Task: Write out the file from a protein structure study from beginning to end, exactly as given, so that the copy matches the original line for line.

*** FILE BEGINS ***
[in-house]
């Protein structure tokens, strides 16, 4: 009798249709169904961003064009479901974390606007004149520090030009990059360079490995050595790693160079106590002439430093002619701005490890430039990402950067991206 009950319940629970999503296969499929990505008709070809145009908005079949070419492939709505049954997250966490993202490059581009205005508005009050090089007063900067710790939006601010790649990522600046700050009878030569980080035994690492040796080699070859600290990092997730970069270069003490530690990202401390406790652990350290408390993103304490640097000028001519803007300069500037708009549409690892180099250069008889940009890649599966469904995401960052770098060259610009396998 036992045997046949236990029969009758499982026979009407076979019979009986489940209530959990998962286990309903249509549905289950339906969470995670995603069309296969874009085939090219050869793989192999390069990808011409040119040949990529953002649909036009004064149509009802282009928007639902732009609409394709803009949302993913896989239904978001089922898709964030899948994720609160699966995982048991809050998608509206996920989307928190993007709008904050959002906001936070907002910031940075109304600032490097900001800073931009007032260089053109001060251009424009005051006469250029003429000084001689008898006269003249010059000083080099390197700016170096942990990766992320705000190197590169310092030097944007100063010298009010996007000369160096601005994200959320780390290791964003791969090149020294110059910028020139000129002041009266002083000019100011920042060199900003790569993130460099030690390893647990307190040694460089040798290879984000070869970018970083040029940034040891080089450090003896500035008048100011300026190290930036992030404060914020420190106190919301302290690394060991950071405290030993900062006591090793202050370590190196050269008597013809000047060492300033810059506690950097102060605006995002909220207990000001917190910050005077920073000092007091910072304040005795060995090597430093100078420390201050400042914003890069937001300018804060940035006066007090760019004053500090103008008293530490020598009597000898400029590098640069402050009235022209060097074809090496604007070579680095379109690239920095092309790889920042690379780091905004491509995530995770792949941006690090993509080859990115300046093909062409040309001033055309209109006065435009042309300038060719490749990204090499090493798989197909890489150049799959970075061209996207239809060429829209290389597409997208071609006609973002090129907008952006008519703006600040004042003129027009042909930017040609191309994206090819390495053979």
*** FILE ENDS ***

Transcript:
[in-house]
């Protein structure tokens, strides 16, 4: 009798249709169904961003064009479901974390606007004149520090030009990059360079490995050595790693160079106590002439430093002619701005490890430039990402950067991206 009950319940629970999503296969499929990505008709070809145009908005079949070419492939709505049954997250966490993202490059581009205005508005009050090089007063900067710790939006601010790649990522600046700050009878030569980080035994690492040796080699070859600290990092997730970069270069003490530690990202401390406790652990350290408390993103304490640097000028001519803007300069500037708009549409690892180099250069008889940009890649599966469904995401960052770098060259610009396998 036992045997046949236990029969009758499982026979009407076979019979009986489940209530959990998962286990309903249509549905289950339906969470995670995603069309296969874009085939090219050869793989192999390069990808011409040119040949990529953002649909036009004064149509009802282009928007639902732009609409394709803009949302993913896989239904978001089922898709964030899948994720609160699966995982048991809050998608509206996920989307928190993007709008904050959002906001936070907002910031940075109304600032490097900001800073931009007032260089053109001060251009424009005051006469250029003429000084001689008898006269003249010059000083080099390197700016170096942990990766992320705000190197590169310092030097944007100063010298009010996007000369160096601005994200959320780390290791964003791969090149020294110059910028020139000129002041009266002083000019100011920042060199900003790569993130460099030690390893647990307190040694460089040798290879984000070869970018970083040029940034040891080089450090003896500035008048100011300026190290930036992030404060914020420190106190919301302290690394060991950071405290030993900062006591090793202050370590190196050269008597013809000047060492300033810059506690950097102060605006995002909220207990000001917190910050005077920073000092007091910072304040005795060995090597430093100078420390201050400042914003890069937001300018804060940035006066007090760019004053500090103008008293530490020598009597000898400029590098640069402050009235022209060097074809090496604007070579680095379109690239920095092309790889920042690379780091905004491509995530995770792949941006690090993509080859990115300046093909062409040309001033055309209109006065435009042309300038060719490749990204090499090493798989197909890489150049799959970075061209996207239809060429829209290389597409997208071609006609973002090129907008952006008519703006600040004042003129027009042909930017040609191309994206090819390495053979």